It may be only 6 a.m. but the early start and cold air mean that breakfast is due. “Shall we make a brew?” my Yorkshire pal asks, and so we cuddle our tea and sink our teeth into our baguettes.
Travel in Laos
Morning fuses through mist into day time. A haze envelopes the boat as it starts its course along the Mekong. This is a waterway full of stories. Through seven countries over 4350 kilometers it runs, and has been a route of transport, trade and travel for thousands of years. Relationships have been forged, goods bought and sold, communities created, ideas spread, migration formed, and new developments forged. It continues to be all these things and more to do this day, including a passage for travelers from one country to another.
Rocky crops lie dotted in the fast flowing water (fast flowing against us) and the driver stoically steers, never once moving from his seat.
Flanked by mountains, the banks are layer upon layer of sandy silt, gently undulating rocks rising up into hills that are not stark or sever but endless gradations of grey in the distance, edged by sniffles of trees closer to shore. The land is fertile, and so the greens are lush, natural fauna interspersed with terraced crops, tumbling trees occasionally broken with organized square fields.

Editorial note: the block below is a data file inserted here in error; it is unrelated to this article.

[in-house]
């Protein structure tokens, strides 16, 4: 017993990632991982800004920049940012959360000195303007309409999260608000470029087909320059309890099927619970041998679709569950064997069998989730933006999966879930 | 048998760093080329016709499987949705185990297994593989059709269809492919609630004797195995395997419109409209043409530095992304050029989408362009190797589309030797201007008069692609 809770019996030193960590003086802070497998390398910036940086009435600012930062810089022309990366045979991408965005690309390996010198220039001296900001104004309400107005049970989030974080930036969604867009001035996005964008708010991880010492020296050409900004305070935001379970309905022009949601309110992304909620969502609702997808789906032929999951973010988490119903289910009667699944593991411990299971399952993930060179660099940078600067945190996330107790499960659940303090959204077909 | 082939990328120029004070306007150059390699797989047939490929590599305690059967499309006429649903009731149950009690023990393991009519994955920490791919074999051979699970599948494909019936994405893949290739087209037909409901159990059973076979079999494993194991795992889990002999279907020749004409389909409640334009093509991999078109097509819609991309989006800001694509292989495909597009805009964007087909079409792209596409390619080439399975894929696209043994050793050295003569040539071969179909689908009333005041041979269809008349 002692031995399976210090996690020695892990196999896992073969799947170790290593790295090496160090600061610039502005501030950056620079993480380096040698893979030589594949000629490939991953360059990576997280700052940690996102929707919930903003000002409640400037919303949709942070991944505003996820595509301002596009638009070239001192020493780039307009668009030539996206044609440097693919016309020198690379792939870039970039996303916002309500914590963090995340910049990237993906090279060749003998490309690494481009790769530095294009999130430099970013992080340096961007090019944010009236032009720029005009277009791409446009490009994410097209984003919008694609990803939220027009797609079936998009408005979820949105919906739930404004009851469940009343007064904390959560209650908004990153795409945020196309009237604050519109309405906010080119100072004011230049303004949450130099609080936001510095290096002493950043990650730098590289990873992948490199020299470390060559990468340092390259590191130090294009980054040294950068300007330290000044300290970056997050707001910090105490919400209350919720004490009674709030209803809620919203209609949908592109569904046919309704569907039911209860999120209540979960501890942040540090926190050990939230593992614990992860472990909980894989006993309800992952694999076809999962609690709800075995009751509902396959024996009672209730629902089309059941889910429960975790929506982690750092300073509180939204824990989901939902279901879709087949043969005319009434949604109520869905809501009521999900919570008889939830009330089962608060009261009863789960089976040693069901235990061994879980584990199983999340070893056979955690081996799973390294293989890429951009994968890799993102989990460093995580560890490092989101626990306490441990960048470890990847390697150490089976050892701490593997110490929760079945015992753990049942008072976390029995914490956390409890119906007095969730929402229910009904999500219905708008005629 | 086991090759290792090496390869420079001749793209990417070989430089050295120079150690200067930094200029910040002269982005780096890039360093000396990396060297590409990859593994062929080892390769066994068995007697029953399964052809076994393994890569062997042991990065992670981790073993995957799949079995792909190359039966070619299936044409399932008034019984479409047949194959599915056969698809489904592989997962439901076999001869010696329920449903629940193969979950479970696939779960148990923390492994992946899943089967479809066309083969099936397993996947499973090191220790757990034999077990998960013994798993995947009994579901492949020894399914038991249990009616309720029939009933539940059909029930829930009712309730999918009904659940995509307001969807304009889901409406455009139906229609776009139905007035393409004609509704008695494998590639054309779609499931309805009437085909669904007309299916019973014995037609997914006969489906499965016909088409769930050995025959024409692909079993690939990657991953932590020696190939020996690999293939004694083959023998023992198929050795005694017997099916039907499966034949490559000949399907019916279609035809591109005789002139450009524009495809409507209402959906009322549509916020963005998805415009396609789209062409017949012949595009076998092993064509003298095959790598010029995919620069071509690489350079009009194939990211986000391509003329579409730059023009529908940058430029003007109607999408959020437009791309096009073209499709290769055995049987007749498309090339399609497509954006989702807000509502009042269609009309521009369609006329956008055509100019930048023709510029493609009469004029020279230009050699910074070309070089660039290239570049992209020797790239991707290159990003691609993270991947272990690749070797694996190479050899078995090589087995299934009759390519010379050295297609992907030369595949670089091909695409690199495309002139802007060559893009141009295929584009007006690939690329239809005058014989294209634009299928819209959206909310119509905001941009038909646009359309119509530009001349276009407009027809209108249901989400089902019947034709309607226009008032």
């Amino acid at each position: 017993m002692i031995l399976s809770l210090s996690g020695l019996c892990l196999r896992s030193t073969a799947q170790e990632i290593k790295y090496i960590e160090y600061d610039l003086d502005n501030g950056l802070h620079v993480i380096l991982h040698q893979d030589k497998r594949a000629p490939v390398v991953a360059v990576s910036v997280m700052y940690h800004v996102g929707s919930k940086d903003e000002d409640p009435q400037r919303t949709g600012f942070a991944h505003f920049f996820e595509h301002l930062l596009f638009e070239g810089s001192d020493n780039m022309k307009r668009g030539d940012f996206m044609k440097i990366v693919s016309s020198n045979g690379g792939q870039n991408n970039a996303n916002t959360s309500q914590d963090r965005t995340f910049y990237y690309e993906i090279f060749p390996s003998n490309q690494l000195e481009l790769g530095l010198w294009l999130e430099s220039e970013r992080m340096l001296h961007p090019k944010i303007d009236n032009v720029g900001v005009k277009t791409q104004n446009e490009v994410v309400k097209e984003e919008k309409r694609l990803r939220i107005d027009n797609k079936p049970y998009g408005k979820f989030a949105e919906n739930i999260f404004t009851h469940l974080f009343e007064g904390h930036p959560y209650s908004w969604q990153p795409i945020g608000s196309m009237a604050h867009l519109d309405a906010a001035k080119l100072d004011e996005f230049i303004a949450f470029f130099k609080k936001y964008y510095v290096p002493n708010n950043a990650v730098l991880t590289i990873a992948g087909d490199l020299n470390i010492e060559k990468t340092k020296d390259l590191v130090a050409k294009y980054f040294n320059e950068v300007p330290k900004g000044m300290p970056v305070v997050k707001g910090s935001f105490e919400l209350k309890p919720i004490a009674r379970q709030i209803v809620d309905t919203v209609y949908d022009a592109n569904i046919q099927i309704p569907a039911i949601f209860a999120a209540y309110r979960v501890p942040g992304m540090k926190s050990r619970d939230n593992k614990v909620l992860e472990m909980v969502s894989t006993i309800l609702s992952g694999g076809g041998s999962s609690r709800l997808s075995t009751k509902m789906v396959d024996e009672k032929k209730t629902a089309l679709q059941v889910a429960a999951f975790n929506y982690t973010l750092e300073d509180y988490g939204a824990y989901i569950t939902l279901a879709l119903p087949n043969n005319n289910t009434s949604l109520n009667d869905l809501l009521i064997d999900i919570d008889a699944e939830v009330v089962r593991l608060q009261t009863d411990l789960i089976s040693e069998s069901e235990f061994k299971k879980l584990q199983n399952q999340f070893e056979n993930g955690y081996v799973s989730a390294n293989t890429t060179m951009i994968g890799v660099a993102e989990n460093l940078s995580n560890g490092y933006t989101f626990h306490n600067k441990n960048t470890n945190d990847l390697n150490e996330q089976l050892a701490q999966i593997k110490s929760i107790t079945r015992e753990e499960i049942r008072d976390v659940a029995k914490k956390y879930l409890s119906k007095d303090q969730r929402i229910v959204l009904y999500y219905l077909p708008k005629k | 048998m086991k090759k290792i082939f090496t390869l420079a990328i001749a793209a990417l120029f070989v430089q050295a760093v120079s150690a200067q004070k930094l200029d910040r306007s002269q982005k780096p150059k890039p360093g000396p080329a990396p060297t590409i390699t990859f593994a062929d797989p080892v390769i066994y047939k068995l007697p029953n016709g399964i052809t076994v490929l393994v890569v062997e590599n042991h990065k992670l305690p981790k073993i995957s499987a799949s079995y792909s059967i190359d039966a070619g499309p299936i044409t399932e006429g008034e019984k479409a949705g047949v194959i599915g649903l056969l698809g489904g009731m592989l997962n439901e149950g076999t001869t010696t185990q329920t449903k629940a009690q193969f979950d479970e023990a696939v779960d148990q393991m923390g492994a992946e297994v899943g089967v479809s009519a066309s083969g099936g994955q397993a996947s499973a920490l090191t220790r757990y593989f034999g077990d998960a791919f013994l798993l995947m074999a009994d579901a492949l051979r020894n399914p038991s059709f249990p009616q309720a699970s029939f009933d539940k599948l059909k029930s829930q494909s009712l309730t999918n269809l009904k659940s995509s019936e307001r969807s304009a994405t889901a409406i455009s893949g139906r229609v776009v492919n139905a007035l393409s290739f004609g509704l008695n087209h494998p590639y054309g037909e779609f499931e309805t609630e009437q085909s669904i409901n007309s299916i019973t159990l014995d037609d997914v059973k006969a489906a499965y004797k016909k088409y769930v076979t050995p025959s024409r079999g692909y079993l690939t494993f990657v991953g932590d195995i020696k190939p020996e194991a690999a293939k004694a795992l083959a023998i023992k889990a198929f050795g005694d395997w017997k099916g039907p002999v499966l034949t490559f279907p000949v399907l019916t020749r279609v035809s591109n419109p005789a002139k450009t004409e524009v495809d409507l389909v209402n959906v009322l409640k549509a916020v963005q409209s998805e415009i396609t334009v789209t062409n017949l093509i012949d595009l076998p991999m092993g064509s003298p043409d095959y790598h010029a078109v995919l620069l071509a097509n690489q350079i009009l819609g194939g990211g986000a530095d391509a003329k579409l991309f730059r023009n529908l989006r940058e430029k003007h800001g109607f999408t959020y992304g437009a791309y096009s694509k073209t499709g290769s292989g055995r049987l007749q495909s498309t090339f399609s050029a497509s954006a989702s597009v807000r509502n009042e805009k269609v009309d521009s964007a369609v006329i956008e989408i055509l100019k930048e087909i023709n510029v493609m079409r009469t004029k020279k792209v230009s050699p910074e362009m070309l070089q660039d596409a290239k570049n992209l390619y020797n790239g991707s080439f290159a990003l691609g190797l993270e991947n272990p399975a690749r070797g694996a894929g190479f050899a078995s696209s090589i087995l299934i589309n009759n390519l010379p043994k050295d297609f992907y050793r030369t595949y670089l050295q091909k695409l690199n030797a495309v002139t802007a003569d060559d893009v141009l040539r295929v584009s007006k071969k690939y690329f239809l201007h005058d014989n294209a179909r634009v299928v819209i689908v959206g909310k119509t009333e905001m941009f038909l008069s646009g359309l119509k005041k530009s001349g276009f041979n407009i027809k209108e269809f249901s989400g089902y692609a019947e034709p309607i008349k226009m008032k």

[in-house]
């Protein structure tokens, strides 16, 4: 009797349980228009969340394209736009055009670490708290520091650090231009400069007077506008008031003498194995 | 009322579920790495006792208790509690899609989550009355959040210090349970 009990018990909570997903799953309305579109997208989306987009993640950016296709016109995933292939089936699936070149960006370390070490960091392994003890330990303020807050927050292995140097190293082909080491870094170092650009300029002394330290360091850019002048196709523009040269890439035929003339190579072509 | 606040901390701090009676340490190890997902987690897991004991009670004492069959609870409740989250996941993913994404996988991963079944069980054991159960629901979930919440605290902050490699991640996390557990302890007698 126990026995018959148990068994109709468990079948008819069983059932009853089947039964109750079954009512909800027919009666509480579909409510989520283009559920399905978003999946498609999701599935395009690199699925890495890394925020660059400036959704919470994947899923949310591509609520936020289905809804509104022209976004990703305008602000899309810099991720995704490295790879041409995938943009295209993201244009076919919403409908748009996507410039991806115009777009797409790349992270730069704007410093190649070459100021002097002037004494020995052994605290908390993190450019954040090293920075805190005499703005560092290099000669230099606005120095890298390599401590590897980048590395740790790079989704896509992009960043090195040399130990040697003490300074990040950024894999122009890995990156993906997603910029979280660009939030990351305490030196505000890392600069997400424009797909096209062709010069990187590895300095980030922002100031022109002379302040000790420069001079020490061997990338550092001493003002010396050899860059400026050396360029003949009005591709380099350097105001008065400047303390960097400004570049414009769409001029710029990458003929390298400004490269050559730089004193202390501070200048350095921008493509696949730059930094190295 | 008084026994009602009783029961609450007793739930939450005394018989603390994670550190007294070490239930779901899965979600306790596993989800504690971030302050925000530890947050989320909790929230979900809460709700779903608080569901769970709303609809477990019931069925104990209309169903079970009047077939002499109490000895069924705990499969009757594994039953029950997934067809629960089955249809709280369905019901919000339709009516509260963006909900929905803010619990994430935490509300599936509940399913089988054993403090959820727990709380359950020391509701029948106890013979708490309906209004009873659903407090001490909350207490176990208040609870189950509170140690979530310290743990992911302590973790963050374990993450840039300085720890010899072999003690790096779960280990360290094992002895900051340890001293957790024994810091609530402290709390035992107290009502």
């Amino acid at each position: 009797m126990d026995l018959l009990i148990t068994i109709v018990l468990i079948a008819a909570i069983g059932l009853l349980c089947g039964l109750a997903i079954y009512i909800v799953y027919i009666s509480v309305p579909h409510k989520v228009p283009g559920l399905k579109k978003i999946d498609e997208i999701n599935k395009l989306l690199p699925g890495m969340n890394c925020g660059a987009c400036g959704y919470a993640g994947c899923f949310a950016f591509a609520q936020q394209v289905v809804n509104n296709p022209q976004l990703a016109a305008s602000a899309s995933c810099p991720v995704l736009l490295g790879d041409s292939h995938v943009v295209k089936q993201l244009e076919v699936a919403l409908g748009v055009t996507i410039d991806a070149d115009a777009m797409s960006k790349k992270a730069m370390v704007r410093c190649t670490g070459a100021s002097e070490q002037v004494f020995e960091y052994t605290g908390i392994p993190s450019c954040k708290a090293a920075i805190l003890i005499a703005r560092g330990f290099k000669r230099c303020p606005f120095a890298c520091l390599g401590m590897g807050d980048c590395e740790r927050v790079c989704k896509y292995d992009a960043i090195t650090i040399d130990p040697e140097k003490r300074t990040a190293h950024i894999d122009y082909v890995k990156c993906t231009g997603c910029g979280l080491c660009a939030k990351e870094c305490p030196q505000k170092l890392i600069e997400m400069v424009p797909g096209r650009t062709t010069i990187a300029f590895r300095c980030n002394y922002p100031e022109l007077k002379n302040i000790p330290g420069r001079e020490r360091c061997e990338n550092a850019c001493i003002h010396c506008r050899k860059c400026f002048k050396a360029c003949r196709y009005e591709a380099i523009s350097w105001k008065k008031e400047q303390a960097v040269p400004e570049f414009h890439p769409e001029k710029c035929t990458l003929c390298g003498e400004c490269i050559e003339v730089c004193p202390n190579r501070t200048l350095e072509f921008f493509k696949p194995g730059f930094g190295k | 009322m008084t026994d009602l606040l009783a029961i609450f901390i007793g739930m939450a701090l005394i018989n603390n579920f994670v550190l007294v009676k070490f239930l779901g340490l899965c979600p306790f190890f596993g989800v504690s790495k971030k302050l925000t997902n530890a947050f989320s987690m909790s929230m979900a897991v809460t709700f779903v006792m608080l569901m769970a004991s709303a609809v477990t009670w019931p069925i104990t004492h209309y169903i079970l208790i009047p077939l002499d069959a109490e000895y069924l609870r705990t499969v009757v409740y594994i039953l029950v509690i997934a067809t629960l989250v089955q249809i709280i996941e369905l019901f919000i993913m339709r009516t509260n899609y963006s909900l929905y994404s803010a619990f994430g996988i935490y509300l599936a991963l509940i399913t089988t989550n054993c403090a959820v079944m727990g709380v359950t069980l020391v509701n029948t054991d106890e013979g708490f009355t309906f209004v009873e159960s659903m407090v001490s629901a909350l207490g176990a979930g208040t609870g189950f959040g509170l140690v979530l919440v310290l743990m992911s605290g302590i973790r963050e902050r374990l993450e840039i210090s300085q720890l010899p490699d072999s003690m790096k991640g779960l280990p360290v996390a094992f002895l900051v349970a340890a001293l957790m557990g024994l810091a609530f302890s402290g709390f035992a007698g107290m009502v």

Occasionally we see long thin sticks perched from a rock, a piece of string dangling into the still water in the hope of catching a fish. Even more occasionally, I spot a fisherman sitting at the other end. Fishing and farming form the livelihood of over 95 percent of the Mekong village families, and exchanging goods rather than money is still one of the main ways in which they support their families.
As mid-day approaches, things start to warm up. The canvas wind breakers are rolled up and part of the roof unfolded. The blankets come off, although the sharp bracing breeze stops the idea of any kind of sunbathing. Lunch is cooked by our hosts, a typical Laotian feast of fried chicken, fried rice, and fried vegetables (spot a theme?), tamarind, chili and lemongrass perpetually evident.
Nourished, I nestle down with my book on my lap, looking up to marvel at how untouched and unvarying the scenery is, yet that it can still hold my gaze and startle me with its beauty.
Around 5:30, we arrive at the village, Pakngeum, where we are to sleep tonight. The boat pulls up on a sandy shore, palm trees on the beach and large flat swathes of golden sand stretched out. Expecting to see Robinson Crusoe rise from behind the dunes, I’m surprised at the tropical feel of this northern part of Laos. About 100m up a steep shaft of sand are bamboo huts. This is the host village, and we climb to visit them.
This is simple living. Consisting of a handful of bamboo huts on stilts and only three concrete buildings (the school, the village hall, and the council, none with windows) the fishing and farming village is unlike anywhere I have slept before. It is home to three separate tribes, each with different languages, traditions, and livelihoods. All subsist and survive in the space, growing and working alongside one another.
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